Data mining is such a prosaic part of our online lives that it’s hard to sustain consumer interest in it, much less outrage. The modern condition means constantly clicking against our better judgement. We go to bed anxious about the surveillance apparatus lurking just beneath our social media feeds, then wake up to mindlessly scroll, Like, Heart, Wow, and Fave another day.
But earlier this month, The Australian uncovered something that felt like a breach in the social contract: a leaked confidential document prepared by Facebook that revealed the company had offered advertisers the opportunity to target 6.4 million younger users, some only 14 years old, during moments of psychological vulnerability, such as when they felt “worthless,” “insecure,” “stressed,” “defeated,” “anxious,” and like a “failure.”
The 23-page document had been prepared for a potential advertiser and highlighted Facebook’s ability to micro-target ads down to “moments when young people need a confidence boost.” According to The Australian’s report, Facebook had been monitoring posts, photos, interactions, and internet activity in real time to track these emotional lows. (Facebook confirmed the existence of the report, but declined to respond to questions from WIRED about which types of posts were used to discern emotion.)
The day the story broke, Facebook quickly issued a public statement arguing that the premise of the article was “misleading” because “Facebook does not offer tools to target people based on their emotional state.” The social network also promised that the research on younger users “was never used to target ads.” The analysis on minors did not follow Facebook’s research review protocols, the company wrote, so Facebook would be “reviewing the details to correct the oversight,” implying that the analysis had not been sanctioned by headquarters in Menlo Park.
A spokesperson for Facebook tells WIRED that the research had been commissioned by an advertiser. But Facebook’s public statement did not make that clear or explain how the research on minors ended up in a presentation to potential advertisers.
The statement said only that the analysis had been conducted by “an Australian researcher.” But the leaked presentation obtained by The Australian was prepared by two Australian Facebook employees, both managers who connect Facebook to ad agencies.
Privacy advocates and social media researchers, some of whom signed a public letter to Mark Zuckerberg about the ethical implications of tracking minors, tell WIRED the leak arrived at a crucial time in their campaign for stricter guidelines around consumer surveillance. Between the political fallout of psychographic profiling on Facebook and recent fines against the social network for breaking European laws about data collection, they hope this controversy could have lasting implications on the way the $400 billion behemoth tracks sensitive data.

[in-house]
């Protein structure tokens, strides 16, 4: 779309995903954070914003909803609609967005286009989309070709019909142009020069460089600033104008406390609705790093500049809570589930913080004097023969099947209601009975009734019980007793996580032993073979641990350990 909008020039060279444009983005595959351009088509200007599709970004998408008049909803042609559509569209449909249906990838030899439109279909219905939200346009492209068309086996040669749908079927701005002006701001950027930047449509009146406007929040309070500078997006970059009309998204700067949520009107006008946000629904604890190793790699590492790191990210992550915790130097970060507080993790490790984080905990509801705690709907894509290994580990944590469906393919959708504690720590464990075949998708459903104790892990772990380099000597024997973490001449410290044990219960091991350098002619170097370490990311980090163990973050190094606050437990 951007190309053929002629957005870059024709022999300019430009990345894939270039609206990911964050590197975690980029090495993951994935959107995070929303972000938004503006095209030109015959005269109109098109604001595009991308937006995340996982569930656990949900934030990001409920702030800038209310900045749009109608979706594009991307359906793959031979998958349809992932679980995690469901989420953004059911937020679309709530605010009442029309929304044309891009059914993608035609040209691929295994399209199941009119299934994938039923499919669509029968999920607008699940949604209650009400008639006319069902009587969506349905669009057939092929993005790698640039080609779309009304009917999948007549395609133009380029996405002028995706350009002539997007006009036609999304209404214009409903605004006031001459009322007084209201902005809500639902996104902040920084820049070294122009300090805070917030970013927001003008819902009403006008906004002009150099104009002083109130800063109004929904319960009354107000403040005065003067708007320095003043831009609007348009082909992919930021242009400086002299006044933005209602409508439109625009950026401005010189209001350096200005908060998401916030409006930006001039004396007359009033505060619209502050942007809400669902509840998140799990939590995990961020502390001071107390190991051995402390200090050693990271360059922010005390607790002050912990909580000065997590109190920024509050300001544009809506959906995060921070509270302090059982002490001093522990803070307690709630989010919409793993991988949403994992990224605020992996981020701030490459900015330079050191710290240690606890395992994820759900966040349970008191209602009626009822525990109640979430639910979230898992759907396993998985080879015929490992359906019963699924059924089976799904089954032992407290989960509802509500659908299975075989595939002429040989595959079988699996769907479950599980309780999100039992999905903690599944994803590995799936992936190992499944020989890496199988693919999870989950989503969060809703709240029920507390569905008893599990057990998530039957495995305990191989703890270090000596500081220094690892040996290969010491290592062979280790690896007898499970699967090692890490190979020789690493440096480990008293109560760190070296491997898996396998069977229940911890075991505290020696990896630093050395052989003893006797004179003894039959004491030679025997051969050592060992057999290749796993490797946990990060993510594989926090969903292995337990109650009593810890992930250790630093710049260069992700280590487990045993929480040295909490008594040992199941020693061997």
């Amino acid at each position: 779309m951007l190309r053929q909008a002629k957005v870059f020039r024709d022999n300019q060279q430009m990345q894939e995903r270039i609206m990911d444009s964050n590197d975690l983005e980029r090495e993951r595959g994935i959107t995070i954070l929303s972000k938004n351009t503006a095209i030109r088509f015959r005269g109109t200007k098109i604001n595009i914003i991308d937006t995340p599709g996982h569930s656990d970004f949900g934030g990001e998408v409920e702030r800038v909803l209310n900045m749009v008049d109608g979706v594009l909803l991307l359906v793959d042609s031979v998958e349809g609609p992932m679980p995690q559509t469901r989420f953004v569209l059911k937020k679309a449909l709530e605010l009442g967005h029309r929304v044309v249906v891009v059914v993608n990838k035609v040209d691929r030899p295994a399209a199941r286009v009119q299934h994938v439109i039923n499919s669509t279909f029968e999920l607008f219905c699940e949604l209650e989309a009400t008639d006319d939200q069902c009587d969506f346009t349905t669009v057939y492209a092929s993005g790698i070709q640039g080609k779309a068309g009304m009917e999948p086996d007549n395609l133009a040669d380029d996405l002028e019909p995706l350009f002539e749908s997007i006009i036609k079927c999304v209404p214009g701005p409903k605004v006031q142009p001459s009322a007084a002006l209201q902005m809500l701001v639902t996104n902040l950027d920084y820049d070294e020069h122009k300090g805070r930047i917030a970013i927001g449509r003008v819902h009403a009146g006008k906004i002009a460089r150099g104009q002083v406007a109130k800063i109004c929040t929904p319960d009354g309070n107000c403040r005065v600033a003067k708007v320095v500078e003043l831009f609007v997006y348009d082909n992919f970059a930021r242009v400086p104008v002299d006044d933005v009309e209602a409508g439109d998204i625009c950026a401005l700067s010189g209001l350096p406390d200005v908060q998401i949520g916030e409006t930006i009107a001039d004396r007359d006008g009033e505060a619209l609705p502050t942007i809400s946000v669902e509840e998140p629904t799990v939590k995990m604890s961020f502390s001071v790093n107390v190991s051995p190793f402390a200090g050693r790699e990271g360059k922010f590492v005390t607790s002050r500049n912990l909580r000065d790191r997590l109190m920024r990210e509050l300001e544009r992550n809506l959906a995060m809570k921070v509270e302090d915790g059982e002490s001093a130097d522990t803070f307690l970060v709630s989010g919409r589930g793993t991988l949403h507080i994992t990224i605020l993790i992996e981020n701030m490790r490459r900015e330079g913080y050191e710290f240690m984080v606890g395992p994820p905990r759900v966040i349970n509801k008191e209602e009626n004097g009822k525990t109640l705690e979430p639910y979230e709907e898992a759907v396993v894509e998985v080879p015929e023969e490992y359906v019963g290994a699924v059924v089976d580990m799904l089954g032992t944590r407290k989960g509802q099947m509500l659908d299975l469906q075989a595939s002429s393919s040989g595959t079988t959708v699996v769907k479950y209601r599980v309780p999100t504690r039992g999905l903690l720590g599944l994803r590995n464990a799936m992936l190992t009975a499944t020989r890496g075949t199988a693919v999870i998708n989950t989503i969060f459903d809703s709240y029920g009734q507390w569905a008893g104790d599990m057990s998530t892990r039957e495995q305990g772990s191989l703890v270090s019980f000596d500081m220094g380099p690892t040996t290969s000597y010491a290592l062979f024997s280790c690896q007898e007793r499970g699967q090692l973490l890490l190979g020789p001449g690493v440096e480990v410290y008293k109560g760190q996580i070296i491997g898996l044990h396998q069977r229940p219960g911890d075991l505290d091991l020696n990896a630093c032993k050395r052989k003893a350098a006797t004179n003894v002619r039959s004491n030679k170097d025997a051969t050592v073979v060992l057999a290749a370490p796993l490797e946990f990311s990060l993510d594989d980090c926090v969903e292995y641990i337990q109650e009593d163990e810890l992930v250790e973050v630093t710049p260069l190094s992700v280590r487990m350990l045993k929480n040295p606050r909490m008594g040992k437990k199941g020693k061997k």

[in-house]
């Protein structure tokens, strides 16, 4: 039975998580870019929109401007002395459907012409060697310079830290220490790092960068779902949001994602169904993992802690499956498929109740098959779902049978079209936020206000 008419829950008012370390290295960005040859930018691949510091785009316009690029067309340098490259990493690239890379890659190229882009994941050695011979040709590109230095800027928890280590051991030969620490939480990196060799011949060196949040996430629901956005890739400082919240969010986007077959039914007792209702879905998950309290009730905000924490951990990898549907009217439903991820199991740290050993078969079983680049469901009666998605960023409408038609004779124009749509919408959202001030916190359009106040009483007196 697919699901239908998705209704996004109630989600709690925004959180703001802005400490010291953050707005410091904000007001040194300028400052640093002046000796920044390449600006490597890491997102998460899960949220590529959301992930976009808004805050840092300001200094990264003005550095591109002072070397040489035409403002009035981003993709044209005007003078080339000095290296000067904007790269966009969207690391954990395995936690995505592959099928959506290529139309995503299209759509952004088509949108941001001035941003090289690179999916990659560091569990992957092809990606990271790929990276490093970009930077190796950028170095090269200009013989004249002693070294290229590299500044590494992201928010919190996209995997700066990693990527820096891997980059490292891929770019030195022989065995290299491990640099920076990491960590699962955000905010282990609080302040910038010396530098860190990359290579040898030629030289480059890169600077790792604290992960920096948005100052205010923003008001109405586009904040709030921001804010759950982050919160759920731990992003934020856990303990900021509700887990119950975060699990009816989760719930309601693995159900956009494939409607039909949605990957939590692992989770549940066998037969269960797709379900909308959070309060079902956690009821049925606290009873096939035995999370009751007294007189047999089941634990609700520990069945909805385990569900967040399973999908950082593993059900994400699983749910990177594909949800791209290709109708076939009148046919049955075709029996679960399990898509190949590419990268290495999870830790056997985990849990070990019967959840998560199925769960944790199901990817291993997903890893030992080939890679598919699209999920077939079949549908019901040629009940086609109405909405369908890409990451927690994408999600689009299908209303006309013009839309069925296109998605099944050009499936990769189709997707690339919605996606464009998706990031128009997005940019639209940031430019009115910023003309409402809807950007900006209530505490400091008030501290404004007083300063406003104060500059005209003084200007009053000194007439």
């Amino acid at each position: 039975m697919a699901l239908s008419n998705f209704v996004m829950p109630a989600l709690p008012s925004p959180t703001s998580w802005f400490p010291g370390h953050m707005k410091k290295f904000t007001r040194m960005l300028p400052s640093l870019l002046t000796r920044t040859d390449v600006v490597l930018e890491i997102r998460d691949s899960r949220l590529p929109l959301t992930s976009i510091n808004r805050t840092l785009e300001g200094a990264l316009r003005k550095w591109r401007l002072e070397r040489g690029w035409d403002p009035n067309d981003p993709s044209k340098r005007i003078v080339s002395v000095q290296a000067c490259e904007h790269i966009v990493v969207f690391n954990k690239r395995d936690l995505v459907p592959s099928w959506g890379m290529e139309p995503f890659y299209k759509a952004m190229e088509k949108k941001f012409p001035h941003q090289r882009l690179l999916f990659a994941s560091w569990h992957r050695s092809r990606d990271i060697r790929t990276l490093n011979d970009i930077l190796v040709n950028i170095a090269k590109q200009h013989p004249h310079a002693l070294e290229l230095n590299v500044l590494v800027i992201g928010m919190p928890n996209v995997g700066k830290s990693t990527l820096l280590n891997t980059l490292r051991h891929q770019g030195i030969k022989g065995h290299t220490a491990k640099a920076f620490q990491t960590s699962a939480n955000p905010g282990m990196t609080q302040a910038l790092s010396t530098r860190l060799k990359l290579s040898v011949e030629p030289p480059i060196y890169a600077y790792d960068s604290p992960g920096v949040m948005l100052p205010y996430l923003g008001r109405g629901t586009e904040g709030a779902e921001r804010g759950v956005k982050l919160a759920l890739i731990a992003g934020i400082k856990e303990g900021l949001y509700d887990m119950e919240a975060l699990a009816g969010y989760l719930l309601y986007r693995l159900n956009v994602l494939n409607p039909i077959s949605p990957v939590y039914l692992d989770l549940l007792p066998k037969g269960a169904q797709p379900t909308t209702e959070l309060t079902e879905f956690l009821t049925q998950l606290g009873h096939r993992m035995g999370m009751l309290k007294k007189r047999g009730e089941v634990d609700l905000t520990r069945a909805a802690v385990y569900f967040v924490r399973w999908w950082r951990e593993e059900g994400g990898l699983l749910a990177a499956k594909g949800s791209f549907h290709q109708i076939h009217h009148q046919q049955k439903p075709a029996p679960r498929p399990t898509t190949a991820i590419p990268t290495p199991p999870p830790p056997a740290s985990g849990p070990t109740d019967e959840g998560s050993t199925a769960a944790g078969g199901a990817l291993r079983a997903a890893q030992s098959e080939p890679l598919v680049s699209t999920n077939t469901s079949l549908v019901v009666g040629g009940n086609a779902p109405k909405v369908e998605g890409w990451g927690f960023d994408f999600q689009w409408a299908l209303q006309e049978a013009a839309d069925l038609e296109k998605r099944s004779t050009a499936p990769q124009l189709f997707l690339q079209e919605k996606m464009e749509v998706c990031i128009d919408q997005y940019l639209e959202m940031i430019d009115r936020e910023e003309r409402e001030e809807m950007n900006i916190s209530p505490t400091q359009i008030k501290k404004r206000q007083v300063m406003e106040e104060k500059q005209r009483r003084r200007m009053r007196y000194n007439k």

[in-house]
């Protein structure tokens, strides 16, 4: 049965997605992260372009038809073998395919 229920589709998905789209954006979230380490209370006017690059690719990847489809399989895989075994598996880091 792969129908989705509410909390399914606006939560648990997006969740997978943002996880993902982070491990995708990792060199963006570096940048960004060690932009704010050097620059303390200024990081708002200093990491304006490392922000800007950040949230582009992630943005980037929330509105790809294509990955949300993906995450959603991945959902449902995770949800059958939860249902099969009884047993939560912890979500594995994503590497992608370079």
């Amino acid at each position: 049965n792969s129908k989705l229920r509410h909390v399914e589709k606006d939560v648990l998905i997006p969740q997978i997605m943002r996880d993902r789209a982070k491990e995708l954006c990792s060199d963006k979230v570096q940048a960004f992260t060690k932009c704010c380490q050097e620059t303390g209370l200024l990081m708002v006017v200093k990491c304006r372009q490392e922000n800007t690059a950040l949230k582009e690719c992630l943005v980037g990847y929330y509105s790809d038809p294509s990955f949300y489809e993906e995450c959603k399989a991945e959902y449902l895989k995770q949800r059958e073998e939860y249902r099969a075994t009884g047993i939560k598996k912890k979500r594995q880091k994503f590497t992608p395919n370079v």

Welcome to the next phase of Facebook privacy backlash, where the big fear isn’t just what Facebook knows about its users but whether that knowledge can be weaponized in ways those users cannot see, and would never knowingly allow.
Dear Mark Zuckerberg
Five years ago, Facebook conducted a mass experiment in manipulating emotions on nearly 700,000 unsuspecting users. The company tweaked News Feeds to show random users more positive or negative content, to see if it made those users happy or sad. In that case, there was no leaked document, no smoking gun: The results were published openly in an academic journal in 2014. In response, there was an outcry over what seemed like social engineering; the company said it had been “unprepared for the reaction” and strengthened its research review process accordingly.
A spokesperson for Facebook tells WIRED that the research referenced in the newly surfaced document complied with Facebook’s privacy and data policies, such as anonymizing the data by removing any personally identifiable information, but it did not meet those enhanced research protocols, which are supposed to require additional review for studies of “sensitive groups,” like minors.
Nonetheless, The Australian’s report claimed that the psychological insights had been culled from a database of 6.4 million younger Facebook users from Australia and New Zealand, included 1.9 million high school students with an average age of 16, and including some as young as 14.
A week after the document was leaked, more than two dozen nonprofits from the US, Europe, Brazil, and Mexico wrote a blistering public letter to Zuckerberg arguing that Facebook should release the document because the health and ethical implications were “far too concerning to keep concealed.” Facebook has become a “powerful cultural and social force in the lives of young people,” they wrote, and the mega-corporation could not just chalk up the mistake to a deviation from its research protocols. Marketers “and others” could use this research to “take advantage of young people by tapping into unique developmental vulnerabilities for profit,” the letter warned. (WIRED reached out to The Australian’s media editor, Darren Davidson, who obtained the leaked document, to see if the paper has plans to publish it in full, but did not receive an immediate response.)